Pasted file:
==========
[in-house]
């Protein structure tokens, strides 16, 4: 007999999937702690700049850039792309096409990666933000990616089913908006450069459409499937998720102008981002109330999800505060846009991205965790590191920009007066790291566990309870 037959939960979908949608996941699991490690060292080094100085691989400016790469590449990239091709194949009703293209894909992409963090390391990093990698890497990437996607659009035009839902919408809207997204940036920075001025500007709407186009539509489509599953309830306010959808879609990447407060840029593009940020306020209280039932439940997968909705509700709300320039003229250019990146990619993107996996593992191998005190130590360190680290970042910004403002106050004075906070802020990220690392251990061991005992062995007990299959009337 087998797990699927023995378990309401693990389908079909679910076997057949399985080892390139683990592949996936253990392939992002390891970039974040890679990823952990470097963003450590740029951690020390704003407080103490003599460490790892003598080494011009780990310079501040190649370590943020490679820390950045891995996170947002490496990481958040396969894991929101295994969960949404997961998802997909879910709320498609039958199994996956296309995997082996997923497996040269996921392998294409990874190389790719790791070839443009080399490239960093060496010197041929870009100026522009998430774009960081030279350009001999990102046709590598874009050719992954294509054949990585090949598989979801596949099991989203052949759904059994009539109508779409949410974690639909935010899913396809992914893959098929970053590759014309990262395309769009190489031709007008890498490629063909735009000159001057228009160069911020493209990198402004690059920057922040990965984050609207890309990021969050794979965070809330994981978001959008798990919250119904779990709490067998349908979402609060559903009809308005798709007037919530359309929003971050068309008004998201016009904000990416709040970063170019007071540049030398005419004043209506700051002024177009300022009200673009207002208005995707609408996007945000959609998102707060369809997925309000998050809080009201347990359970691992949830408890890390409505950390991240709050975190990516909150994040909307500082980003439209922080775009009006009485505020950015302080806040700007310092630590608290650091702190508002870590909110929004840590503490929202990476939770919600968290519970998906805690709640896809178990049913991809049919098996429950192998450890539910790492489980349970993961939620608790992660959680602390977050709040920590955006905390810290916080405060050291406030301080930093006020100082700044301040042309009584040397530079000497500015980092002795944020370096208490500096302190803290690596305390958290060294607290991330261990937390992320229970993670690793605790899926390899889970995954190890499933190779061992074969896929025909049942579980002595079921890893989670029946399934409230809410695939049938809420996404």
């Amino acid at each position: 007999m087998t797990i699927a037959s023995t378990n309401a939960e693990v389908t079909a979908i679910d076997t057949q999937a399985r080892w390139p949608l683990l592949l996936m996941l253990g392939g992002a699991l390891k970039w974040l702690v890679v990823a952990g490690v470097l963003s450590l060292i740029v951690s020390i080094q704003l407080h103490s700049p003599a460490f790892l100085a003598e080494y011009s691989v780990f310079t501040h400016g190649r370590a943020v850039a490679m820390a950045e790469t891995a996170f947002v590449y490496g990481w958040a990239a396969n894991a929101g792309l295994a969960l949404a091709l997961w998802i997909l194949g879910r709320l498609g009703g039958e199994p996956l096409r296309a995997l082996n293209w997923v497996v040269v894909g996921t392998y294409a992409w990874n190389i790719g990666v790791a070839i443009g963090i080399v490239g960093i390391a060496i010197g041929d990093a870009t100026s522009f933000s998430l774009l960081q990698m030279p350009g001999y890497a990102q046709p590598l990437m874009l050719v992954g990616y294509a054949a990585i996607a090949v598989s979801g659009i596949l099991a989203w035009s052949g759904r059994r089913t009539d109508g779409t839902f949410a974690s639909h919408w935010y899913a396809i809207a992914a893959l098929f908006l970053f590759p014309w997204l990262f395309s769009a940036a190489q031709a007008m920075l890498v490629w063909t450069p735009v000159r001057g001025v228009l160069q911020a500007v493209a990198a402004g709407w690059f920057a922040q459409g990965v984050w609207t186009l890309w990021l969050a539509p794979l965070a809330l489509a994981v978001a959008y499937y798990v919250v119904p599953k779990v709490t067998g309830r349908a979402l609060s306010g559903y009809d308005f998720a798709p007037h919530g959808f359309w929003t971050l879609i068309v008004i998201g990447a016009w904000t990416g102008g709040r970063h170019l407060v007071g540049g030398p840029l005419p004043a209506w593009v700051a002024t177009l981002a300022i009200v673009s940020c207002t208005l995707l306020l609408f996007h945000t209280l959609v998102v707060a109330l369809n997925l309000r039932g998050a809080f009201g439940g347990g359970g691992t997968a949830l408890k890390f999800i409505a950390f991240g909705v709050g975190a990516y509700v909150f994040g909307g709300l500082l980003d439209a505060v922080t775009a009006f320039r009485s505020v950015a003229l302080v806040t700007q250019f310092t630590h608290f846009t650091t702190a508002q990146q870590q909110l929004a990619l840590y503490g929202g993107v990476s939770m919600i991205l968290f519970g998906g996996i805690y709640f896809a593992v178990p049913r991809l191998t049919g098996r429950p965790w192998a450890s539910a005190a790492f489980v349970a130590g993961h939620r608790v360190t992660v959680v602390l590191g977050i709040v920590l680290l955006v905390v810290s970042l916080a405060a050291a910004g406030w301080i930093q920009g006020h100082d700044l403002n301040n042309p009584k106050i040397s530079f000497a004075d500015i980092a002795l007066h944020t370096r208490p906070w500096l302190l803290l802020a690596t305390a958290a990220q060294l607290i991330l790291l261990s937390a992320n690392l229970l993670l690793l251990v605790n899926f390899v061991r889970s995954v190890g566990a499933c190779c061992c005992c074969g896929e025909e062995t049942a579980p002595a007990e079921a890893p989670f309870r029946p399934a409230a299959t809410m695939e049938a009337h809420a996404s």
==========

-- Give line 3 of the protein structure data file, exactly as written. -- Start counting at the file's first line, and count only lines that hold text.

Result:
């Amino acid at each position: 007999m087998t797990i699927a037959s023995t378990n309401a939960e693990v389908t079909a979908i679910d076997t057949q999937a399985r080892w390139p949608l683990l592949l996936m996941l253990g392939g992002a699991l390891k970039w974040l702690v890679v990823a952990g490690v470097l963003s450590l060292i740029v951690s020390i080094q704003l407080h103490s700049p003599a460490f790892l100085a003598e080494y011009s691989v780990f310079t501040h400016g190649r370590a943020v850039a490679m820390a950045e790469t891995a996170f947002v590449y490496g990481w958040a990239a396969n894991a929101g792309l295994a969960l949404a091709l997961w998802i997909l194949g879910r709320l498609g009703g039958e199994p996956l096409r296309a995997l082996n293209w997923v497996v040269v894909g996921t392998y294409a992409w990874n190389i790719g990666v790791a070839i443009g963090i080399v490239g960093i390391a060496i010197g041929d990093a870009t100026s522009f933000s998430l774009l960081q990698m030279p350009g001999y890497a990102q046709p590598l990437m874009l050719v992954g990616y294509a054949a990585i996607a090949v598989s979801g659009i596949l099991a989203w035009s052949g759904r059994r089913t009539d109508g779409t839902f949410a974690s639909h919408w935010y899913a396809i809207a992914a893959l098929f908006l970053f590759p014309w997204l990262f395309s769009a940036a190489q031709a007008m920075l890498v490629w063909t450069p735009v000159r001057g001025v228009l160069q911020a500007v493209a990198a402004g709407w690059f920057a922040q459409g990965v984050w609207t186009l890309w990021l969050a539509p794979l965070a809330l489509a994981v978001a959008y499937y798990v919250v119904p599953k779990v709490t067998g309830r349908a979402l609060s306010g559903y009809d308005f998720a798709p007037h919530g959808f359309w929003t971050l879609i068309v008004i998201g990447a016009w904000t990416g102008g709040r970063h170019l407060v007071g540049g030398p840029l005419p004043a209506w593009v700051a002024t177009l981002a300022i009200v673009s940020c207002t208005l995707l306020l609408f996007h945000t209280l959609v998102v707060a109330l369809n997925l309000r039932g998050a809080f009201g439940g347990g359970g691992t997968a949830l408890k890390f999800i409505a950390f991240g909705v709050g975190a990516y509700v909150f994040g909307g709300l500082l980003d439209a505060v922080t775009a009006f320039r009485s505020v950015a003229l302080v806040t700007q250019f310092t630590h608290f846009t650091t702190a508002q990146q870590q909110l929004a990619l840590y503490g929202g993107v990476s939770m919600i991205l968290f519970g998906g996996i805690y709640f896809a593992v178990p049913r991809l191998t049919g098996r429950p965790w192998a450890s539910a005190a790492f489980v349970a130590g993961h939620r608790v360190t992660v959680v602390l590191g977050i709040v920590l680290l955006v905390v810290s970042l916080a405060a050291a910004g406030w301080i930093q920009g006020h100082d700044l403002n301040n042309p009584k106050i040397s530079f000497a004075d500015i980092a002795l007066h944020t370096r208490p906070w500096l302190l803290l802020a690596t305390a958290a990220q060294l607290i991330l790291l261990s937390a992320n690392l229970l993670l690793l251990v605790n899926f390899v061991r889970s995954v190890g566990a499933c190779c061992c005992c074969g896929e025909e062995t049942a579980p002595a007990e079921a890893p989670f309870r029946p399934a409230a299959t809410m695939e049938a009337h809420a996404s």